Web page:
The Risk Factor Summation Method combines elements from the Berkus Method and the Scorecard Method to deliver a more granular estimation that focuses on risk. This method assesses the following risk factors:
- Stage of the business
- Legislation/political risk
- Manufacturing risk
- Sales and marketing risk
- Funding/capital risk
- Competition risk
- Technology risk
- Litigation risk
- International risk
- Reputation risk
- Potential lucrative exit
Each area of risk above is scored as follows:
- -2 – very negative (-$500,000)
- -1 – negative for scaling the startup and carrying out a successful exit (-$250,000)
- 0 – neutral ($0)
- +1 – positive (+$250,000)
- +2 – very positive for scaling the startup and carrying out a successful exit (+$500,000)
The average pre-money valuation of pre-revenue startups in-market increases by $250,000 for every +1, or $500,000 for every +2. The pre-money valuation decreases by $250,000 for every -1 and $500,000 for every -2. The average valuations in-market can be determined using the Scorecard Method.
The Risk Factor Summation Method can be especially useful in helping to examine the various types of risks that must be managed in order to achieve a successful exit, and pairs nicely with the Scorecard Method for a well-rounded assessment.
Venture Capital (VC) Method
The Venture Capital Method uses industry metrics to work backward from post-money to pre-money valuation. This method requires two primary equations:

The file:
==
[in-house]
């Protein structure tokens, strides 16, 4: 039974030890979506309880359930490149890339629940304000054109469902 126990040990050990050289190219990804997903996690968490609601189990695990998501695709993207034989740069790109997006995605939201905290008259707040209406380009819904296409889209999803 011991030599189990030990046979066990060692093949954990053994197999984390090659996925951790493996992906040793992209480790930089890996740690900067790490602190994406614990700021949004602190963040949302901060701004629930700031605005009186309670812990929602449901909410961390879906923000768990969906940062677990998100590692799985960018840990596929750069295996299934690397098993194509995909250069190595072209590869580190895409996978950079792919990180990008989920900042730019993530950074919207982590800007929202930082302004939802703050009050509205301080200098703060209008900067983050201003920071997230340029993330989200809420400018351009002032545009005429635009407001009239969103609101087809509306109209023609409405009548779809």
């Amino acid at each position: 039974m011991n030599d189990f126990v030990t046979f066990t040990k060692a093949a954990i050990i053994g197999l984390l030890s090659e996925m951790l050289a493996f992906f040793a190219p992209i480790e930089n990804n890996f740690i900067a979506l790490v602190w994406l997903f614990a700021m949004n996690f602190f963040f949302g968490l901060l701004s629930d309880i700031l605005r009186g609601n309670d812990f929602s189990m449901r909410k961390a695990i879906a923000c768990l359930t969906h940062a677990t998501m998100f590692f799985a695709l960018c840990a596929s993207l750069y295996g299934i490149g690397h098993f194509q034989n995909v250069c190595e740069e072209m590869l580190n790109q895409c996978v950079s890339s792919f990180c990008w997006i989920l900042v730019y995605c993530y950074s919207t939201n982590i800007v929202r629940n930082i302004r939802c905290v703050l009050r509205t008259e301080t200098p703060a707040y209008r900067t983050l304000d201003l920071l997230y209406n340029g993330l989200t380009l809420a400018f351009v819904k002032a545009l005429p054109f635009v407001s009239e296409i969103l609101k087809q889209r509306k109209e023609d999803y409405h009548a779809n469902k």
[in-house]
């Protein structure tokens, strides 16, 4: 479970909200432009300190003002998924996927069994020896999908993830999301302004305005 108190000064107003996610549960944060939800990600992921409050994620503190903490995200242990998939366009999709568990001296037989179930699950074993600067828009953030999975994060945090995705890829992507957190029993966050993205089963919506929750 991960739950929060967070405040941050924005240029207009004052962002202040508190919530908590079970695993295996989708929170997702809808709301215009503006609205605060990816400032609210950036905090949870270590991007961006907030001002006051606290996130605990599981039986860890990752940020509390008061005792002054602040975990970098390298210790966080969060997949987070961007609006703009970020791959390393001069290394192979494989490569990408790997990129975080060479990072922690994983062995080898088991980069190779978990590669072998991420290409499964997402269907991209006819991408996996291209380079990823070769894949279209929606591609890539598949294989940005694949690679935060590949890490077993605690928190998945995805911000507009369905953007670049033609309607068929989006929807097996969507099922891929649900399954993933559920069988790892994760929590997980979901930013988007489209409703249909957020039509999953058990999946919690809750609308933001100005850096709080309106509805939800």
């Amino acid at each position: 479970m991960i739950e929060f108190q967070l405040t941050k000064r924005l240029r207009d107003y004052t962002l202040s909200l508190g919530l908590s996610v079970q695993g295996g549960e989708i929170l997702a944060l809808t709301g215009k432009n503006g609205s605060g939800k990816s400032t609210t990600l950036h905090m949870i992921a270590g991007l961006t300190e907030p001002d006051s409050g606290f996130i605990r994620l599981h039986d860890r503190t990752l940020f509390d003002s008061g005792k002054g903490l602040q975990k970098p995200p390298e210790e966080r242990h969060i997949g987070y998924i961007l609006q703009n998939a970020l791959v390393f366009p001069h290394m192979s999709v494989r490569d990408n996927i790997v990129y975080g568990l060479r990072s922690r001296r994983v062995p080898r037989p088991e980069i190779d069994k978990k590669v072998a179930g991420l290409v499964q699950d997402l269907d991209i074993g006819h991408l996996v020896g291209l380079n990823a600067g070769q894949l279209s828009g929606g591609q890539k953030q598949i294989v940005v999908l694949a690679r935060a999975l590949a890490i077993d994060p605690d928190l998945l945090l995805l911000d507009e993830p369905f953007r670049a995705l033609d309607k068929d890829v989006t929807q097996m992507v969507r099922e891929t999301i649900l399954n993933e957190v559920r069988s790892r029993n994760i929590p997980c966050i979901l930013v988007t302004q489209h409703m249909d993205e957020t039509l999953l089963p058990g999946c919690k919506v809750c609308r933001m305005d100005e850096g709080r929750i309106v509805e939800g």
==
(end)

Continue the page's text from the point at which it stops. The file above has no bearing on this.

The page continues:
- Post-money valuation = Terminal value / Expected ROI
- Pre-money valuation = Post-money valuation – Investment
Terminal value is the expected value of an asset on a specified date in the future, typically between four to seven years. Because of the time value of money, the terminal value must be adjusted to reflect current value. This can be done by taking the average sales of mature companies within the same industry at the end of the projection period, multiplied by 2.
For example, a startup is raising $400,000 and expects to be generating $10,000,000 when the company is sold in five years:
Terminal Value = $10,000,000 * 2 = $20,000,000
On average, less than 50% of startups succeed. With that in mind, investors typically aim for an ROI of 10x-30x of their investment. To be conservative, assume the expected ROI is 10x for the pre-revenue startup. Understanding the startup is raising $400,000, we work backwards to determine the pre-money valuation:
- Post-money valuation = $20,000,000 / 10x = $2,000,000
- Pre-money valuation = $2,000,000 – $400,000 = $1,600,000
A second approach that can be applied to the VC Method uses Price/Earnings ratios (P/E ratio) as the multiple for valuation. If the expected post-tax earnings are 15% on exit in five years, this leaves you with $1,500,000 ($10,000,000 * 15%). This value is then multiplied by the average industry P/E ratio. For this example, assume the P/E ratio is 15x with an expected ROI of 10x:
- Terminal Value = $1,500,000 * 15x = $22,500,000
- Post-money valuation = $22,500,000 / 10 = $2,250,000
- Pre-money valuation = $2,250,000 – $400,000 = $1,850,000
Most often, investors will use both approaches, averaging the results to determine the pre-revenue valuation of the startup. In this case, it would be $1,725,000.
For entrepreneurs and investors, it’s important to understand that there is no single valuation method that is foolproof; however, using a combination of these methods can help provide a ball-park range valuation estimate for an early stage, pre-revenue startup.